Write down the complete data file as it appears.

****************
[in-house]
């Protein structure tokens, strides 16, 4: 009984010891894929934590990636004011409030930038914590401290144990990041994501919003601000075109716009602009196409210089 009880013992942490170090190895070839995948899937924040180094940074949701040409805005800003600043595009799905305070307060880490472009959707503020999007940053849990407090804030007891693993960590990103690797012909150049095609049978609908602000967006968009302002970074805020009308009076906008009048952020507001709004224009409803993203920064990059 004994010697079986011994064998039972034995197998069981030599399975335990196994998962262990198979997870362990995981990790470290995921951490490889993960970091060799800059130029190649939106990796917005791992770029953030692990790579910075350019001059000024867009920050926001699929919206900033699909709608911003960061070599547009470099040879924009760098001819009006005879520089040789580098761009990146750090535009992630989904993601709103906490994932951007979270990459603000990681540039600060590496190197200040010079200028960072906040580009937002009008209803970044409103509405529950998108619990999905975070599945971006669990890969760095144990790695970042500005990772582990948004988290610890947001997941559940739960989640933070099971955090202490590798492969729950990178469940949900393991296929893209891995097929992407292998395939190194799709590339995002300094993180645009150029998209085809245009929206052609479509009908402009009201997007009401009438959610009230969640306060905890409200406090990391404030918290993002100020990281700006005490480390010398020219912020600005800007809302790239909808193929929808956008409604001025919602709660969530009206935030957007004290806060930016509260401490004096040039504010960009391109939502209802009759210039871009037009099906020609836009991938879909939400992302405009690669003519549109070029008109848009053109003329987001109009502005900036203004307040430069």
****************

[in-house]
């Protein structure tokens, strides 16, 4: 009984010891894929934590990636004011409030930038914590401290144990990041994501919003601000075109716009602009196409210089 009880013992942490170090190895070839995948899937924040180094940074949701040409805005800003600043595009799905305070307060880490472009959707503020999007940053849990407090804030007891693993960590990103690797012909150049095609049978609908602000967006968009302002970074805020009308009076906008009048952020507001709004224009409803993203920064990059 004994010697079986011994064998039972034995197998069981030599399975335990196994998962262990198979997870362990995981990790470290995921951490490889993960970091060799800059130029190649939106990796917005791992770029953030692990790579910075350019001059000024867009920050926001699929919206900033699909709608911003960061070599547009470099040879924009760098001819009006005879520089040789580098761009990146750090535009992630989904993601709103906490994932951007979270990459603000990681540039600060590496190197200040010079200028960072906040580009937002009008209803970044409103509405529950998108619990999905975070599945971006669990890969760095144990790695970042500005990772582990948004988290610890947001997941559940739960989640933070099971955090202490590798492969729950990178469940949900393991296929893209891995097929992407292998395939190194799709590339995002300094993180645009150029998209085809245009929206052609479509009908402009009201997007009401009438959610009230969640306060905890409200406090990391404030918290993002100020990281700006005490480390010398020219912020600005800007809302790239909808193929929808956008409604001025919602709660969530009206935030957007004290806060930016509260401490004096040039504010960009391109939502209802009759210039871009037009099906020609836009991938879909939400992302405009690669003519549109070029008109848009053109003329987001109009502005900036203004307040430069």